Debriefing and celebratory session

The debriefing sessions were important informal events that checked in on the children’s energy levels, enjoyment and to obtain feedback about the process in general and debriefing of possible effects of participation. The final celebratory event provided an important space to show acknowledgement and to provide feedback to the children on the value of the final document. The event was a bit more formal, included family members and was in the form of a party. Printed copies of the documents were handed to each child, with a small gift and a certificate of appreciation. Most schools in South Africa give awards to children for community service, and the certificates of participation and appreciation were also submitted to the schools for points. The children marvelled at seeing their work and names in print, sharing their copies with friends, family and in some instances very proud grandparents. These events are small with about 6–8 children in each group and of low cost with budget only for some refreshments and small gifts. These were covered by the consultant and did not form part of the assignment budget. This was for two reasons: firstly, to prevent any misunderstanding that children were employed, and secondly, because it was a personal appreciation and not on behalf of the commissioning organisation. Organisations contributed the printed copies at no cost.

Recommendations for replication in evaluation dissemination

Child-focused documents are essential versions of policy and process documents in the child rights and protection sectors. These formats need to be developed for all documents related to children. The uptake of evaluation recommendations and the sharing of findings are also important to reach children to hold duty bearers accountable. It is, therefore, important to not only share information with children as audience members, but also to involve them in selecting relevant and important information to be shared. The audience for evaluations are wider than donors and other adults, such as programme staff. We should include children as readers and writers.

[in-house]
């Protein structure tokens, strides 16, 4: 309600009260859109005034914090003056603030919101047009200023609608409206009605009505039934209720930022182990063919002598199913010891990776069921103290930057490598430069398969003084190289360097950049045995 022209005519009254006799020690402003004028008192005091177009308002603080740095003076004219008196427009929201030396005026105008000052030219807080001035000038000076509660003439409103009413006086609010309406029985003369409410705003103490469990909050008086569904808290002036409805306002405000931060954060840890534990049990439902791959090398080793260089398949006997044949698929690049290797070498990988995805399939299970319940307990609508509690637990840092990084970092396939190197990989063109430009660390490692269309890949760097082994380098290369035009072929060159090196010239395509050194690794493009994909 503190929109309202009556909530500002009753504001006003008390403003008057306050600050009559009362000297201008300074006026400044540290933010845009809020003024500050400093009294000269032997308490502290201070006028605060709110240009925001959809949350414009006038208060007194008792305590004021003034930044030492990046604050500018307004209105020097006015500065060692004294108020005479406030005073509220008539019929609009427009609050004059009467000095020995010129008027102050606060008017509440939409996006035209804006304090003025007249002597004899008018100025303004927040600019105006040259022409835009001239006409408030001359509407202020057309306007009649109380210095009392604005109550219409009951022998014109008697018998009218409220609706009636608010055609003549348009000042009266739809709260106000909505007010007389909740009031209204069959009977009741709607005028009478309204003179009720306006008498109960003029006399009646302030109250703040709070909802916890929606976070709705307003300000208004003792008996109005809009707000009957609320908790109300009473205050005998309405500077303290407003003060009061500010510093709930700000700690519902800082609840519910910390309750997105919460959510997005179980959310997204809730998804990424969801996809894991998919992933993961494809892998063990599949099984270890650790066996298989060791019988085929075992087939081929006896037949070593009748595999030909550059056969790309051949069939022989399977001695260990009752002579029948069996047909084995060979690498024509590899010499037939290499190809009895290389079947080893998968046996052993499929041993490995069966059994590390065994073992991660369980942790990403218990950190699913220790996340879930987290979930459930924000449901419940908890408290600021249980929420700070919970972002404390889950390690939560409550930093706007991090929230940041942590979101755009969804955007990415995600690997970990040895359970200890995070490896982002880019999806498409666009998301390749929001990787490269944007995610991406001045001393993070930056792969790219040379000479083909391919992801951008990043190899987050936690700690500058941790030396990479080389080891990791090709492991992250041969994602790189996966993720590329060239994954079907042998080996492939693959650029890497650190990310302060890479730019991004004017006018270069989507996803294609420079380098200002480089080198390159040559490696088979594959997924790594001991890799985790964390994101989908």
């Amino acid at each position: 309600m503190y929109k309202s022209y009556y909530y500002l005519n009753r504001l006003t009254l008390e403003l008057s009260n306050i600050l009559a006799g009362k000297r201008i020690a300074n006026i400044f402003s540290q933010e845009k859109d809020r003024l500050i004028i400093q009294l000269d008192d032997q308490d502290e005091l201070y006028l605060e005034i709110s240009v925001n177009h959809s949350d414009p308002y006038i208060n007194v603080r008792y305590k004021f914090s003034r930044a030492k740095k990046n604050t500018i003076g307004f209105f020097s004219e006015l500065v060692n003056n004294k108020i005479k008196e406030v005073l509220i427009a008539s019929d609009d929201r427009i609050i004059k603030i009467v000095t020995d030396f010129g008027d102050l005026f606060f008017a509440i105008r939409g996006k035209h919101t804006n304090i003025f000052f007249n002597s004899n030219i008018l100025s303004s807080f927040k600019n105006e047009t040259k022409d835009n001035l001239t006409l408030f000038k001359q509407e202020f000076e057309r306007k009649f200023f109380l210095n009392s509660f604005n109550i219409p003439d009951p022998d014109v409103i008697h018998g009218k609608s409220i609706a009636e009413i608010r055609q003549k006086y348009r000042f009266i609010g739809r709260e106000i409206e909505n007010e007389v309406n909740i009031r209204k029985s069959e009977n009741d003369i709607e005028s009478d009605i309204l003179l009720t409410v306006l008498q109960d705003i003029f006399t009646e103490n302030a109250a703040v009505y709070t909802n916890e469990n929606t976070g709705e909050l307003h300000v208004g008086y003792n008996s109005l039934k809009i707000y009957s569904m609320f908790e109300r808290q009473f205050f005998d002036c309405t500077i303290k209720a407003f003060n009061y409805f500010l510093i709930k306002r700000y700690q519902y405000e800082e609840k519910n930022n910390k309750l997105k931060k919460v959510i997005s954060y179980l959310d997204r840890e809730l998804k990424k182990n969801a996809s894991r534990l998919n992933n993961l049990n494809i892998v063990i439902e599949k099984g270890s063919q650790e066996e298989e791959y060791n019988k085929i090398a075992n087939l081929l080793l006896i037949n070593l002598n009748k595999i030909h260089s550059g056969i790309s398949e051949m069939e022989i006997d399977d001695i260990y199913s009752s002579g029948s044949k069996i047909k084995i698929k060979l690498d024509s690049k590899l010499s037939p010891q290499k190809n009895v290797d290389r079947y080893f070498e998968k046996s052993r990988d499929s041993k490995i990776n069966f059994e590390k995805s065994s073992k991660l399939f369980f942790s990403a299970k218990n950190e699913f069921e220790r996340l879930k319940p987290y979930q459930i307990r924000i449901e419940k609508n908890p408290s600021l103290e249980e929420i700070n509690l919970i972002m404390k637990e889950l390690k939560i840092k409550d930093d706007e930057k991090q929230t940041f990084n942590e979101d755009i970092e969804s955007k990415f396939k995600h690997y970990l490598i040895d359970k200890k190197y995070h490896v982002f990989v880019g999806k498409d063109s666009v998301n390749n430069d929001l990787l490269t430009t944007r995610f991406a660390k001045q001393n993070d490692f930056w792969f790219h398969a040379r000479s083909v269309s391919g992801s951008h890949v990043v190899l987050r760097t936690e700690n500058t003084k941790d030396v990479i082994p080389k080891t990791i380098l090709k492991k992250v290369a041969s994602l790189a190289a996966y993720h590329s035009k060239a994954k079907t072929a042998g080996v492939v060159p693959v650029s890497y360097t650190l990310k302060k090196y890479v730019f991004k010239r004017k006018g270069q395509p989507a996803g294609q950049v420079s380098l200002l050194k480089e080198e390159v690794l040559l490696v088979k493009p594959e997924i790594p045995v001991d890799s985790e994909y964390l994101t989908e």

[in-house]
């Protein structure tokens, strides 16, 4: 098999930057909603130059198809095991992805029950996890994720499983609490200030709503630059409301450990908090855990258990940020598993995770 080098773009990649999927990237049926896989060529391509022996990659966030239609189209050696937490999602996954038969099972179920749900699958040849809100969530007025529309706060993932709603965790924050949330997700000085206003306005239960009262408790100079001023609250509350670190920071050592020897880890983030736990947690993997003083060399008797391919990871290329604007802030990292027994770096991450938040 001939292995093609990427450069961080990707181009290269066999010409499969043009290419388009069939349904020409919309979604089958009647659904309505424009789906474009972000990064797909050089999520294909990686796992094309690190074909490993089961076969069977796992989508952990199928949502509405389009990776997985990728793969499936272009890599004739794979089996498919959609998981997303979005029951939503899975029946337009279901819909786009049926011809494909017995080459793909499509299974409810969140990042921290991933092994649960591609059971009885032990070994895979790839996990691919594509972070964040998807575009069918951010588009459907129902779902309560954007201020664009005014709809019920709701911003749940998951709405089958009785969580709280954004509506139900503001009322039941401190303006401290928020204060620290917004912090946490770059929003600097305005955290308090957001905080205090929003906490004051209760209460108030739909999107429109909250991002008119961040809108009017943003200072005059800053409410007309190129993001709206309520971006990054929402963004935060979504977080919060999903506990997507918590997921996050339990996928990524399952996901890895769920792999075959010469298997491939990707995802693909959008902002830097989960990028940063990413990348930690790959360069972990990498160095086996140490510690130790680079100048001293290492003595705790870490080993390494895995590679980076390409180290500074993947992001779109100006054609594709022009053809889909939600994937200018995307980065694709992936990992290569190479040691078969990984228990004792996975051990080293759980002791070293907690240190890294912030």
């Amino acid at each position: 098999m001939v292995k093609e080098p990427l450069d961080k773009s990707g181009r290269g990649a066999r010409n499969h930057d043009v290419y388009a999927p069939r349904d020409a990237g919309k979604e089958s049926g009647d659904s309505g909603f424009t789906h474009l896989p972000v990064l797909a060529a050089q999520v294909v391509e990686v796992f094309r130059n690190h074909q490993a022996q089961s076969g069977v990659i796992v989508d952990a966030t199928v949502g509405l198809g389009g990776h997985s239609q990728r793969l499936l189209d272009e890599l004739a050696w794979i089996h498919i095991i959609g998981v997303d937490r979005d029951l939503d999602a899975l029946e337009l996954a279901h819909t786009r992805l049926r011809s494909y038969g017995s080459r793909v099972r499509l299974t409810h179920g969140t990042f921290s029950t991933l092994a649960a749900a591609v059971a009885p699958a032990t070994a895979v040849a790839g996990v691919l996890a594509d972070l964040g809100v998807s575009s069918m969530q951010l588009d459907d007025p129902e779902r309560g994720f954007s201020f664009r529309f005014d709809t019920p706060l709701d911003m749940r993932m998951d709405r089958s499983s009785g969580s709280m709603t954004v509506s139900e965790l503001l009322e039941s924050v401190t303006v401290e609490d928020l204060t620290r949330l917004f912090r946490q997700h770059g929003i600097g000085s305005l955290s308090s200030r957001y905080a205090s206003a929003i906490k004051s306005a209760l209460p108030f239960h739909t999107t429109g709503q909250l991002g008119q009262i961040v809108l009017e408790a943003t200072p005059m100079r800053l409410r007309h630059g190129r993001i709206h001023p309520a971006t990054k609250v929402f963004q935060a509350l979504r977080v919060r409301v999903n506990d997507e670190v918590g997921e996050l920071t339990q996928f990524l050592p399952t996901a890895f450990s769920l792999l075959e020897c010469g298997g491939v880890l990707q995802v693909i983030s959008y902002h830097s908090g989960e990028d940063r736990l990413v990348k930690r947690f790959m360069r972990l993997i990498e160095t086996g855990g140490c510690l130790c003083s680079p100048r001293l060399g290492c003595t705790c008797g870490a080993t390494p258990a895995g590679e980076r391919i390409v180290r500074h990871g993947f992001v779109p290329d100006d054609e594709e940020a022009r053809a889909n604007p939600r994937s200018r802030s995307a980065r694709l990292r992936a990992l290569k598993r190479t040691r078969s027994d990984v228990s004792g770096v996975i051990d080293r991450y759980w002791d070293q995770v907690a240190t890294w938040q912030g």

Children should be involved in all the stages and decisions made in the development of these documents. In evaluation studies, children are often only included in data collection, either as source of information or in collecting information. Similarly, we can include children to develop images or to edit documents for age-appropriate use of language. This process involves children from the early phase of audience analysis and selecting content to the dissemination phase. This would be possible for evaluations as certain key principles can be selected and applied. For example, during some evaluation phases it would be more appropriate to engage with children who are familiar with the organisation (including the specific aims of the programme interventions), while during other phases this is not a requirement (development of images or child-friendly data collection tools). The key is to be flexible and design a participatory approach that includes all stages of the evaluation cycle.

The role played by each individual child and the impact of their contributions should be formally acknowledged and celebrated. This aspect was highlighted in the reflective study that followed after the development of this process (Jansen van Rensburg & Jansen van Rensburg 2020). This study was co-conducted by a child author.

Including children in child-friendly document development is critical if we want to really make a difference in their lives. It is not difficult, and children have an especially important role to play to ensure that these documents are reaching the intended audience in a way that is relevant and appropriate. The recommendation is that more documents are reworked in this manner and that existing policies, frameworks and guidelines are reworked to ensure they are used more widely. Documents that focus on specific vulnerable groups (including visually impaired and deaf children) will be enhanced by including children from those groups in the process.